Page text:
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WHAT YOU NEED TO KNOW:
You may be sore or have bruising or swelling for a few days. Do not breastfeed for 24 to 48 hours if you received contrast liquid. The contrast liquid may harm your baby.
Seek care immediately if:
- Blood soaks through your bandage.
- Your bruise suddenly gets larger and feels hard.
Call your doctor if:
- You have a fever or chills.
- Your biopsy site is red, swollen, or draining pus.
- You have nausea or are vomiting.
- Your skin is itchy, swollen, or you have a rash.
- Your pain does not get better, or gets worse even after you take pain medicine.
- You have questions or concerns about your condition or care.
You may need any of the following:
- NSAIDs , such as ibuprofen, help decrease swelling, pain, and fever. This medicine is available with or without a doctor's order. NSAIDs can cause stomach bleeding or kidney problems in certain people. If you take blood thinner medicine, always ask your healthcare provider if NSAIDs are safe for you. Always read the medicine label and follow directions.
- Acetaminophen decreases pain and fever. It is available without a doctor's order. Ask how much to take and how often to take it. Follow directions. Read the labels of all other medicines you are using to see if they also contain acetaminophen, or ask your doctor or pharmacist. Acetaminophen can cause liver damage if not taken correctly. Do not use more than 4 grams (4,000 milligrams) total of acetaminophen in one day.
- Prescription pain medicine may be given. Ask your healthcare provider how to take this medicine safely. Some prescription pain medicines contain acetaminophen. Do not take other medicines that contain acetaminophen without talking to your healthcare provider. Too much acetaminophen may cause liver damage. Prescription pain medicine may cause constipation. Ask your healthcare provider how to prevent or treat constipation.
- Take your medicine as directed. Contact your healthcare provider if you think your medicine is not helping or if you have side effects. Tell him or her if you are allergic to any medicine. Keep a list of the medicines, vitamins, and herbs you take. Include the amounts, and when and why you take them. Bring the list or the pill bottles to follow-up visits. Carry your medicine list with you in case of an emergency.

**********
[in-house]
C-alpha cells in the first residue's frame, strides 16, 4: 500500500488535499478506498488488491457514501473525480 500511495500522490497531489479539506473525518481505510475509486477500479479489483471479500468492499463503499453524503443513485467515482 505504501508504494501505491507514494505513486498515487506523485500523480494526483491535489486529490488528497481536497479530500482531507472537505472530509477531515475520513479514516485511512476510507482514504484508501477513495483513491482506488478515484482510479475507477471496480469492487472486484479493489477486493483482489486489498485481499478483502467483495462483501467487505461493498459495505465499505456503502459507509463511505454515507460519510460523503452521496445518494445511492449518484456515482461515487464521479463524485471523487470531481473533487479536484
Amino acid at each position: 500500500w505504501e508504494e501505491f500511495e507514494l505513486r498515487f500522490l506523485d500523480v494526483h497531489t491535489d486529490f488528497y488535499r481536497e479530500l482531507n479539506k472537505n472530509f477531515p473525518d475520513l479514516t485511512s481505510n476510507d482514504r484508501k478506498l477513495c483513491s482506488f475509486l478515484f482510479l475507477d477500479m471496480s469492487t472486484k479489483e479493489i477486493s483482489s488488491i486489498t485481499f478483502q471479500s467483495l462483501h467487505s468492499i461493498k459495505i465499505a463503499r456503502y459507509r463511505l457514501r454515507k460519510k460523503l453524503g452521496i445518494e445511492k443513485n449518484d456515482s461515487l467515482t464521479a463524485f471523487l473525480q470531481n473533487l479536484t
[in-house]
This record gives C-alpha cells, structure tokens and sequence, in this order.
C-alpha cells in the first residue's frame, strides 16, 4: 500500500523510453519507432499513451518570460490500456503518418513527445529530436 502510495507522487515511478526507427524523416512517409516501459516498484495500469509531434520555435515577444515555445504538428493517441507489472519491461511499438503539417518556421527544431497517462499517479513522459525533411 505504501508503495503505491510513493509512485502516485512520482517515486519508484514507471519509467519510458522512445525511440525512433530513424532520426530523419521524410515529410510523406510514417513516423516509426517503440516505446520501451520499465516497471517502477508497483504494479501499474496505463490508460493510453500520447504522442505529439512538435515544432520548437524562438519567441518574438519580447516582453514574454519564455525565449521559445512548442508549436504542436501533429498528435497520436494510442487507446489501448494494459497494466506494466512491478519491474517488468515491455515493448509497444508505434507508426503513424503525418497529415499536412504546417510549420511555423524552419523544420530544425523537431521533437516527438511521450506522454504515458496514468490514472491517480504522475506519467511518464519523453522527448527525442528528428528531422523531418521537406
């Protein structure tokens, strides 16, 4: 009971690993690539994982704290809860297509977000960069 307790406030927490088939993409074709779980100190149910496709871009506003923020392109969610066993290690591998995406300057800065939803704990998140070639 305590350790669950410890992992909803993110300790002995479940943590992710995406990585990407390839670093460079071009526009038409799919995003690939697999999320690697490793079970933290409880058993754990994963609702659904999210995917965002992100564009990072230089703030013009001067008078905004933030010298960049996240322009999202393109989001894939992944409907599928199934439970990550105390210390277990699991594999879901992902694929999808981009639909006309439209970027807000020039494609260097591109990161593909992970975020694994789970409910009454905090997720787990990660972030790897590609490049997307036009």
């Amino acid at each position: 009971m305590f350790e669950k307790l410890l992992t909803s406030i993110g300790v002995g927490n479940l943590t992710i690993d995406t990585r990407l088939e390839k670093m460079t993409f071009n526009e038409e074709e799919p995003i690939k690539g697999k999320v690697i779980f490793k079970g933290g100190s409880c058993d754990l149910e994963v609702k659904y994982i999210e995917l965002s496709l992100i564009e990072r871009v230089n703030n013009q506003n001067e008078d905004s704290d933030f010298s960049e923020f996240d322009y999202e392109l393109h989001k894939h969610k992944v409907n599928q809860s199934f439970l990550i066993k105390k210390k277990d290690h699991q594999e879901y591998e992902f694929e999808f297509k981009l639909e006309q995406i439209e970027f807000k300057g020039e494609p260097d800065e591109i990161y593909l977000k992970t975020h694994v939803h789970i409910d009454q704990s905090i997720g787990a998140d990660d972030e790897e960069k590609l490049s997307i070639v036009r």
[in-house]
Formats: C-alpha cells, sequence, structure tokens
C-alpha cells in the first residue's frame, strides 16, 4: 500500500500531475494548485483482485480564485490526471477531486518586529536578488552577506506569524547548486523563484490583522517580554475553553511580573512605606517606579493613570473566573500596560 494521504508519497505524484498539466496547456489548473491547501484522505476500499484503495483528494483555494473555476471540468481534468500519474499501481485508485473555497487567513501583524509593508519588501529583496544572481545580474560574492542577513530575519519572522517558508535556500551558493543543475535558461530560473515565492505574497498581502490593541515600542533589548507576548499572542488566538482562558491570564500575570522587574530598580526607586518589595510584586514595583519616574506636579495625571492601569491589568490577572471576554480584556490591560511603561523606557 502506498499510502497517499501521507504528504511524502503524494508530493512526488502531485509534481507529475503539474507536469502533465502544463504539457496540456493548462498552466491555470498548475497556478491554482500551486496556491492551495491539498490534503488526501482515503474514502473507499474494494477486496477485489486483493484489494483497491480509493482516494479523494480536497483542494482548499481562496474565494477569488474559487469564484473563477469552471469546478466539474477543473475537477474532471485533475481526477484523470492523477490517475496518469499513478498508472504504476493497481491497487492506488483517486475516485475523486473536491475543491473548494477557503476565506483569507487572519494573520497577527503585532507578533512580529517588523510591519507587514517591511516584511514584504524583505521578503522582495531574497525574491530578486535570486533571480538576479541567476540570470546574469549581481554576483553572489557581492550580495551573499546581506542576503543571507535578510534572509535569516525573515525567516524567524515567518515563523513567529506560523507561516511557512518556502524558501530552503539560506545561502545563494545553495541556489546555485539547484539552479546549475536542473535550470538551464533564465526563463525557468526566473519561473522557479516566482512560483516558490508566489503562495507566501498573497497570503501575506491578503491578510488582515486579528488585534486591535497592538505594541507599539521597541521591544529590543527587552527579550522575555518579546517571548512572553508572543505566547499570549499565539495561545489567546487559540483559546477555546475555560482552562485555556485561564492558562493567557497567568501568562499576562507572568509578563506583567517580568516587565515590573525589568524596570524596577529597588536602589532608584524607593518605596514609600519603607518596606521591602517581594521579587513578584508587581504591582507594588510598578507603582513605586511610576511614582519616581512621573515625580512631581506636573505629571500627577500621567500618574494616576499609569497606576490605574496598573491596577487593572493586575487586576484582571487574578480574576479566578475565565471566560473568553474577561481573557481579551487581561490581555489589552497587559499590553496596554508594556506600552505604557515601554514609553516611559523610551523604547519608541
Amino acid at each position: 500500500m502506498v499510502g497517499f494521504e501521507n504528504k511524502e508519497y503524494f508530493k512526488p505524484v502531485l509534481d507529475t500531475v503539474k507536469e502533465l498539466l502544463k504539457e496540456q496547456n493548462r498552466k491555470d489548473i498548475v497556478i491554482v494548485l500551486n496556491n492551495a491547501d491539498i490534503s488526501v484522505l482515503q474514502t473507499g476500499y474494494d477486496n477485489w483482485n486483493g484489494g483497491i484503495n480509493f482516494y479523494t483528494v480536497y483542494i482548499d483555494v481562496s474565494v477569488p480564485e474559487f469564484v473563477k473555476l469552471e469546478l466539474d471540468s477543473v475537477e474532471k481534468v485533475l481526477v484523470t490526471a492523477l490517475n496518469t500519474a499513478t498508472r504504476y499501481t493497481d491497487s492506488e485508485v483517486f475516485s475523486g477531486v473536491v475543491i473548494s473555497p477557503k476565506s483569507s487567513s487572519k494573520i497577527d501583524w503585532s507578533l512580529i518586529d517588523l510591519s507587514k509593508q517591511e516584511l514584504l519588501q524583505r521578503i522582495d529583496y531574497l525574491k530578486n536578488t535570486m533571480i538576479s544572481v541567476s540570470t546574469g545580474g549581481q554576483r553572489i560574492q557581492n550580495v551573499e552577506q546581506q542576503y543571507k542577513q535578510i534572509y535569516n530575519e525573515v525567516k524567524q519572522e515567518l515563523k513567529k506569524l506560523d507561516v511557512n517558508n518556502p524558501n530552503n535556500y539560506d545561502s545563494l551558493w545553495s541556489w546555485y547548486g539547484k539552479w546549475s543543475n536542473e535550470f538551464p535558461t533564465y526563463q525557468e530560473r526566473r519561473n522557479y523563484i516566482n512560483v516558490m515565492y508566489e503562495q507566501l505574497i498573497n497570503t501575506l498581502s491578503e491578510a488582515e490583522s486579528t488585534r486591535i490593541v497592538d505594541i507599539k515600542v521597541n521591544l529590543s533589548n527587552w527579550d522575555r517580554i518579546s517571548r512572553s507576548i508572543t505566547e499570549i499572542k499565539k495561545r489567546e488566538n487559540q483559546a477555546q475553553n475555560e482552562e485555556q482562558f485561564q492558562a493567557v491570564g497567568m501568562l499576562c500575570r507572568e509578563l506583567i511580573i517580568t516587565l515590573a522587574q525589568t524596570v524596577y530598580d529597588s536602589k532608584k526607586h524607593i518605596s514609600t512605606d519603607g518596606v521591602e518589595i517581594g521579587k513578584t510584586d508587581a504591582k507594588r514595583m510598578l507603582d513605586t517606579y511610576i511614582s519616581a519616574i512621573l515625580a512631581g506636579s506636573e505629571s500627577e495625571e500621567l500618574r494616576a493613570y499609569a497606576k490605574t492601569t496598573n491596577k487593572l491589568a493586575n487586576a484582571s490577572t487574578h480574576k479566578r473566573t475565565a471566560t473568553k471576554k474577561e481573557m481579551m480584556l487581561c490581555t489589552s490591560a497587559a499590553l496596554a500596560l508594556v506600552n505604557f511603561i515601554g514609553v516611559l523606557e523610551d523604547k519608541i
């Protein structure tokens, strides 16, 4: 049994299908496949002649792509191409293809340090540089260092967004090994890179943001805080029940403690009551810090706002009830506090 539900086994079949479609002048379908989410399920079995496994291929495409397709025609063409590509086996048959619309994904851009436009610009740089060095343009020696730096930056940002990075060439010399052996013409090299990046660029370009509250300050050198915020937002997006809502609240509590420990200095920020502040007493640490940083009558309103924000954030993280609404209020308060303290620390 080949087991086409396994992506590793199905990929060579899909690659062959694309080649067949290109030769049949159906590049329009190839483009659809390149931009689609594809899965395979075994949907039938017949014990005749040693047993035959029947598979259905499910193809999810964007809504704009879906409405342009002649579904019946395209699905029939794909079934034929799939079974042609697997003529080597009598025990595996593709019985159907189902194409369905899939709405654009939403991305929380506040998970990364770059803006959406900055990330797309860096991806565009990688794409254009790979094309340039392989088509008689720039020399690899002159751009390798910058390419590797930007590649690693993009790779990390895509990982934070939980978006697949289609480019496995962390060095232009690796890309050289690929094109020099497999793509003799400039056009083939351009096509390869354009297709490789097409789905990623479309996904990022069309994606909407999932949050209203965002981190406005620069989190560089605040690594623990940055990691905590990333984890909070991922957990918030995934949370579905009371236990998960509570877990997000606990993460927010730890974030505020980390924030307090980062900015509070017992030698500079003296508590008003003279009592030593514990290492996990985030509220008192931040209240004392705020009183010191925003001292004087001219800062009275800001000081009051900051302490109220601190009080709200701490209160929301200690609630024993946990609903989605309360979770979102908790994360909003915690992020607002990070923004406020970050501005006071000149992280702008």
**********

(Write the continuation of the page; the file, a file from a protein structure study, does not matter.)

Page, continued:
Care for your biopsy site as directed:
If you have a tight-fitting bandage, you can remove it in 24 to 48 hours, or as directed. Ask your healthcare provider when your biopsy site can get wet. Carefully wash around the site with soap and water. It is okay to let soap and water gently run over your biopsy site. Do not scrub the site. Dry the area and put on new, clean bandages as directed. Change your bandages when they get wet or dirty. Check your biopsy site every day for signs of infection such as redness, swelling, or pus. Do not put powders or lotions on your biopsy site.
- Apply ice on your biopsy site for 15 to 20 minutes every hour or as directed. Use an ice pack, or put crushed ice in a plastic bag. Cover it with a towel before you apply it to your skin. Ice helps prevent tissue damage and decreases swelling and pain.
- Rest as directed. Do not lift anything heavier than 5 pounds, play sports, or exercise. These activities may cause bleeding. Short walks around the house are okay. Ask your healthcare provider when you can return to your normal activities.
- Drink plenty of liquids as directed. Liquids help flush contrast liquid from your body. Ask how much liquid to drink each day and which liquids are best for you.
Follow up with your doctor as directed:
Write down your questions so you remember to ask them during your visits.
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The above information is an educational aid only. It is not intended as medical advice for individual conditions or treatments. Talk to your doctor, nurse or pharmacist before following any medical regimen to see if it is safe and effective for you.
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